I think the original book and the movie would certainly be appropriate for the average 16 year old. The violence is not meant to be glamorous, and unlike many other "action-adventure" type stories, even justifiable violence (self-defense, defense of others) is depicted as having lasting serious psychological effects not just on those who suffer violent acts, but those who commit the acts themselves. The heroine's actions wind up resulting in the deaths of many people, and she is affected by them, permanently and seriously, even though you could argue that her actions are justifiable for the most part.
The trilogy, taken as a whole, raises some tough questions on when violence is justified, and the last book in particular addresses weighty topics such as justifications for war, armed rebellion, assassinating government officials, etc. I personally think the author bit off a little more than she could chew in the third book, where she seems to be "preaching to the choir" of readers who already know that "war is hell" -- amazon.com has many rave reviews for the last book, "Mockingjay", from older readers who have experienced war or know people who have, but not as many from the actual target demographic for the series, young teenagers.
That being said, there are some readers and viewers of the Hunger Games who for some reason do not "get" this message and do indeed find it "cool" that a teenager could be forced to become a gladiator and kill people for entertainment.
There are also caveats regarding the romance in the series, as the heroine winds up in a love triangle between a childhood friend and a young man she met at the Games. There is no obvious intimate activity beyond passionate kissing, but there are subtle references to sexual feelings. The heroine at one point sleeps in the same bed as one of her suitors, which she herself doesn't see as a sexual act, but such behavior in real life obviously could lead to sex or at least the temptation for it. Also, the heroine at various times finds herself in situations where she believes that one of her love interests is trying to kill her, and at times she is seriously tempted to kill him. While these situations make sense in terms of the story, the whole idea that it is somehow romantic to love someone and still have urges to kill him or her, did strike me as somewhat reminscent of Twilight. Also,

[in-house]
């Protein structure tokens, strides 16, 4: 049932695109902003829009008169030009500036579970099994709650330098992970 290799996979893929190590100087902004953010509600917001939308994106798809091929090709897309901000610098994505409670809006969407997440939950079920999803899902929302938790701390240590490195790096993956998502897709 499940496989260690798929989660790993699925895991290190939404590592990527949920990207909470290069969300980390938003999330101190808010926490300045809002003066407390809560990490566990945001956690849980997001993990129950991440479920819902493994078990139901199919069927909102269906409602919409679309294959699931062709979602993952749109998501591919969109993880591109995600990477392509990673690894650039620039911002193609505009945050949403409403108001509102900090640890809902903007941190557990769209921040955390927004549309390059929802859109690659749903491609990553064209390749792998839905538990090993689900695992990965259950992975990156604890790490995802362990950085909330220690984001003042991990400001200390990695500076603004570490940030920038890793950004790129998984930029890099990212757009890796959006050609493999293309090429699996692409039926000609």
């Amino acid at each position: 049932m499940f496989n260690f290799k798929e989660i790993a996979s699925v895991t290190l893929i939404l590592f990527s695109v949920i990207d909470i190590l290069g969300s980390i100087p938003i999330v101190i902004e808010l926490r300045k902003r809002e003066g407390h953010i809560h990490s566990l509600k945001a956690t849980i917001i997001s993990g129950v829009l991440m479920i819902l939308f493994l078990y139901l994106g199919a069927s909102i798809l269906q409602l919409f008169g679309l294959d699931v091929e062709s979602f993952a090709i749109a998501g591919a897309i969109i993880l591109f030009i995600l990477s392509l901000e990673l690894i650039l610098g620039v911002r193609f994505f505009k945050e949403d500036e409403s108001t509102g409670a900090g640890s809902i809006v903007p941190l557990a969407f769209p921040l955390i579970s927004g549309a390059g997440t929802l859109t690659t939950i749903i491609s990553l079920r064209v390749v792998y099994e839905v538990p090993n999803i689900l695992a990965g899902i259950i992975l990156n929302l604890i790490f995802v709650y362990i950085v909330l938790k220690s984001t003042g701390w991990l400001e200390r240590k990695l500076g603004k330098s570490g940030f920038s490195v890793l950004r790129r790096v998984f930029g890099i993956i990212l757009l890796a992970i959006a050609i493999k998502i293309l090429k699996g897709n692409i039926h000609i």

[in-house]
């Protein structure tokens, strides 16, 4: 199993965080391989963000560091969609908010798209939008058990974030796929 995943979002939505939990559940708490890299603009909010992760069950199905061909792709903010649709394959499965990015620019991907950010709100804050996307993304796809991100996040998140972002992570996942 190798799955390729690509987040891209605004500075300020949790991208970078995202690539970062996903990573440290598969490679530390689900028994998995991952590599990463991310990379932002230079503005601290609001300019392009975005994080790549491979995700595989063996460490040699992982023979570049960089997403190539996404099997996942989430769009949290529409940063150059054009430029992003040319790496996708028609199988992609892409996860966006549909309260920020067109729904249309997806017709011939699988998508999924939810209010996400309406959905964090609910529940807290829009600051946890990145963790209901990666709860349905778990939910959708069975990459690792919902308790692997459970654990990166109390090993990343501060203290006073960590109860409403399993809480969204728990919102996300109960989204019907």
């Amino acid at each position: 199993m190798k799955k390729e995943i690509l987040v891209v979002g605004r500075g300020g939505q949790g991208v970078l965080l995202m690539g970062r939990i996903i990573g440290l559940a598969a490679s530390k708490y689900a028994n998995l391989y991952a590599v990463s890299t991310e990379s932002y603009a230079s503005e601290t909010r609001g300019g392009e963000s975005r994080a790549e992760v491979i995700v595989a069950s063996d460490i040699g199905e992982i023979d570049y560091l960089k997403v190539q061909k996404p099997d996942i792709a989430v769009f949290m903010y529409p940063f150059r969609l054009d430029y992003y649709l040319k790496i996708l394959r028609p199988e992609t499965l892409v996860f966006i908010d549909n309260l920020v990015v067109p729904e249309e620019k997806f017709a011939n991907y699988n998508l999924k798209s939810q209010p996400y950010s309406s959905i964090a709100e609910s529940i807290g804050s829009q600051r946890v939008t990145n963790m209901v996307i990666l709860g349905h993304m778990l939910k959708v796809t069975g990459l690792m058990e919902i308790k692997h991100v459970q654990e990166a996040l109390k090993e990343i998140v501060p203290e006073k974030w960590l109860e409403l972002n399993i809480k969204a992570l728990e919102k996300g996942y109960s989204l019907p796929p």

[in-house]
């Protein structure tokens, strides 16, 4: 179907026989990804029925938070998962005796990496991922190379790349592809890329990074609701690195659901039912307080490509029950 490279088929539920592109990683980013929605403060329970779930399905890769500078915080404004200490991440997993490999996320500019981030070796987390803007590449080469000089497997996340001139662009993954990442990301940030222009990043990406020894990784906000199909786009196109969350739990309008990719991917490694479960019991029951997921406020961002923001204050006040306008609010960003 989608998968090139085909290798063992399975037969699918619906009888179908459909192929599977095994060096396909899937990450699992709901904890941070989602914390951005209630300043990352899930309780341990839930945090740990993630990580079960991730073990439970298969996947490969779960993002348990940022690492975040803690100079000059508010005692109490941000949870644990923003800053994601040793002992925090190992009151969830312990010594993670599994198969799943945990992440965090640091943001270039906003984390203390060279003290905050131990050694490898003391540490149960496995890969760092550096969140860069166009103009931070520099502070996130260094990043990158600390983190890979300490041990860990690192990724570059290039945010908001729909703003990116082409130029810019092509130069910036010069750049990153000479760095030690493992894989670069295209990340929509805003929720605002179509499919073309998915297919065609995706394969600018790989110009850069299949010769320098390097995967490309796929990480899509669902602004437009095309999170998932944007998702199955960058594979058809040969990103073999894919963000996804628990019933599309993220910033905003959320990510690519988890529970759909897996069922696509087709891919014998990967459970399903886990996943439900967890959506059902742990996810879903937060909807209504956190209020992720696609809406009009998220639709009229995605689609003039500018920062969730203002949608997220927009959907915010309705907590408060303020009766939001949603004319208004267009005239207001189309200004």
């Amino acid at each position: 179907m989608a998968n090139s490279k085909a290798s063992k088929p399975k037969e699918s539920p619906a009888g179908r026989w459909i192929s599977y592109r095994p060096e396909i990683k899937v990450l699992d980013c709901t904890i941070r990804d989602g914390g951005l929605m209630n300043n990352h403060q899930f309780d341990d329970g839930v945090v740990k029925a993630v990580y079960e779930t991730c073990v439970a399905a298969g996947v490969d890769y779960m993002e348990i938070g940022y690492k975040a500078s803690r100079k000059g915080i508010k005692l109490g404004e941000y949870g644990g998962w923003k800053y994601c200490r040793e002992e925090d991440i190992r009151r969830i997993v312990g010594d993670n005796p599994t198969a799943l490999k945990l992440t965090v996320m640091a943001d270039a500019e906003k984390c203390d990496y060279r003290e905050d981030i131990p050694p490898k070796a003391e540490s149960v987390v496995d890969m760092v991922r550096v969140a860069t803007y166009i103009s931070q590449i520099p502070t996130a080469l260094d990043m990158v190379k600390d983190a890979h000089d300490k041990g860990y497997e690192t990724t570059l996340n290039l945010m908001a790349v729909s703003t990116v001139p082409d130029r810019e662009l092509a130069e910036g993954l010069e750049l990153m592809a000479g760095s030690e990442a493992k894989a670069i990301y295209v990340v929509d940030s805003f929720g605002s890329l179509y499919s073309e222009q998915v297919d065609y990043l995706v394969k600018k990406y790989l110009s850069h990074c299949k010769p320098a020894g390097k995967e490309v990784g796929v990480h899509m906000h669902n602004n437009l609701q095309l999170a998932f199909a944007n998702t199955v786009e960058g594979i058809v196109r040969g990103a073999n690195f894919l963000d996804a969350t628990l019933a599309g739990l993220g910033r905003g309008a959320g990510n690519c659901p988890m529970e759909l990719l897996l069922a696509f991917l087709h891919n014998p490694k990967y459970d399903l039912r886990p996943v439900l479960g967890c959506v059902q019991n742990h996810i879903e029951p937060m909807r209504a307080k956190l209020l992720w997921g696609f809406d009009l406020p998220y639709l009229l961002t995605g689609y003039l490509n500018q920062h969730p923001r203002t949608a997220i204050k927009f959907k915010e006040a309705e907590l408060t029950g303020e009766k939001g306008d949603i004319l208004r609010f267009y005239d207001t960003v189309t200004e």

In the third book, the heroine is criticized by another character for not "standing by her man" even though he's tried to kill her. Again, this makes sense in the context of the story because the only reason the guy tries to kill her is because he's brainwashed to do so by the villians in the story. However, in real life, this would certainly NOT be good advice to give a woman who is subject to violent behavior from an intimate partner.